News & Events

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17.02.2015

DYCONEX expands its center of competence for product reliability

DYCONEX AG, an MST company and a world leading supplier of highly complex PCB solutions, opened up new reliability testing laboratories in December 2014 and in doing so further expanded this center of competence.
The new labs unify all the processes needed for the precise monitoring of product reliability.

DYCONEX & Micro Systems Engineering GmbH (MSE) at IMAPS 2015 - USA

IMAPS
Device Packaging

Exhibition and technology showcase
March 17 - 18, 2015
We-ko-Pa Resort and Casino
Scottsdale/Fountain Hills, Arizona USA

Conference and technical workshops
March 17 - 19, 2015
A presentation will be held at the symposium on 11:15 AM - 11:45 AM about:
Advanced electronic packaging options for miniaturization on complex medical devices

MST at RF and Microwave Packaging (RaMP) 2015

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RF and Microwave Packaging (RaMP)
April 16, 2015
Weetwood Hall Conference Centre, Leeds, UK


BETTER UNDERSTANDING OF BIG BANG MODEL AT RHIC THROUGH DYCONEX FLEX PCB'S

DYCONEX is currently working on a prestigious project together with scientists from the US Department of Energy, the University of New Mexico and the Los Alamos National Laboratory.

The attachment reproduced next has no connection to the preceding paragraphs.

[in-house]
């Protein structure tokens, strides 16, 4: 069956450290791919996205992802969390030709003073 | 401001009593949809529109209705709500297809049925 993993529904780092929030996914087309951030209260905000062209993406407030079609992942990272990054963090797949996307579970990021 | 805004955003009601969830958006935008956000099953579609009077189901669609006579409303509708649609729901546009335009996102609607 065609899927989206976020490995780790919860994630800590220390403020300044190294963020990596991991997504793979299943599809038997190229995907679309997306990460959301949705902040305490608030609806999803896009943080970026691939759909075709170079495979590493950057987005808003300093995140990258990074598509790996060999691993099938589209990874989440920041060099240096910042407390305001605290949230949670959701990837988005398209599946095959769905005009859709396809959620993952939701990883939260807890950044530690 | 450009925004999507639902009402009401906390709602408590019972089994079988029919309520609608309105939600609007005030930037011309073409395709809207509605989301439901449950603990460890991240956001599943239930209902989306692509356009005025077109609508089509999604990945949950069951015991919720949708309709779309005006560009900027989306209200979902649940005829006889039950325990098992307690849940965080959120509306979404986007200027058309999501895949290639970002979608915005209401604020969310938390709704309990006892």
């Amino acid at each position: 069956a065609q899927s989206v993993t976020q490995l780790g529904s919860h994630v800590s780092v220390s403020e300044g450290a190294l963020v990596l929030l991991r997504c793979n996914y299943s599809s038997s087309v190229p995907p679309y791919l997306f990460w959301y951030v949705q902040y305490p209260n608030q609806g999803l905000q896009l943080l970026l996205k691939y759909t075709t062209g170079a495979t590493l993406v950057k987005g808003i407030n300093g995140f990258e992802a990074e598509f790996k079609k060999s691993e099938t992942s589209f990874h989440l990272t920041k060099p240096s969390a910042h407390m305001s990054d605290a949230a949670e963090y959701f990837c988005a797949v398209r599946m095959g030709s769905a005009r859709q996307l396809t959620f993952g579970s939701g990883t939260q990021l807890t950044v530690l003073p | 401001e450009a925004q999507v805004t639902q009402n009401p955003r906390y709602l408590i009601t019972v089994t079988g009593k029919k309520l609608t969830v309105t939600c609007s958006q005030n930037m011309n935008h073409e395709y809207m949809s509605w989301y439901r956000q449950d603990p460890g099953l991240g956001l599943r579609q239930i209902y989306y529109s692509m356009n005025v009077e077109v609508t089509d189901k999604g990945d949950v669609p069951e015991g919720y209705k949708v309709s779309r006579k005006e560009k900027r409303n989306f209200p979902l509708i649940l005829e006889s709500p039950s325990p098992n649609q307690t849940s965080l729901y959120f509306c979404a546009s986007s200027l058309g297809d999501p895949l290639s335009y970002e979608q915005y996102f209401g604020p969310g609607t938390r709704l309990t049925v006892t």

DYCONEX is providing HDI flex substrates for an upgrade to one of the instruments on the Relativistic Heavy Ion Collider (RHIC) located at America's Brookhaven National Laboratory.  The new forward silicon vertex detector upgrade (FVTX) for the Pioneering High-Energy Nuclear Interaction Experiment (PHENIX) experiment is designed to detect particles from heavy ion and proton-proton collisions and determine the direction from which they arrive. The detector will house roughly 6500 square centimeters of silicon strip detectors comprising 1.1 million strips and 8640 custom integrated circuits.

Noise and signal timing are very important for the correct function of the detector and initial prototypes using DYCONEX HDI flexes have met the demanding performance criteria during testing. Once the upgraded detector is operational scientists are hoping that the results will give new insights into the conditions moments after the big bang and in particular into the mysterious quark gluon plasma, a 4 trillion degree hot, perfect fluid created in ion collisions at RHIC.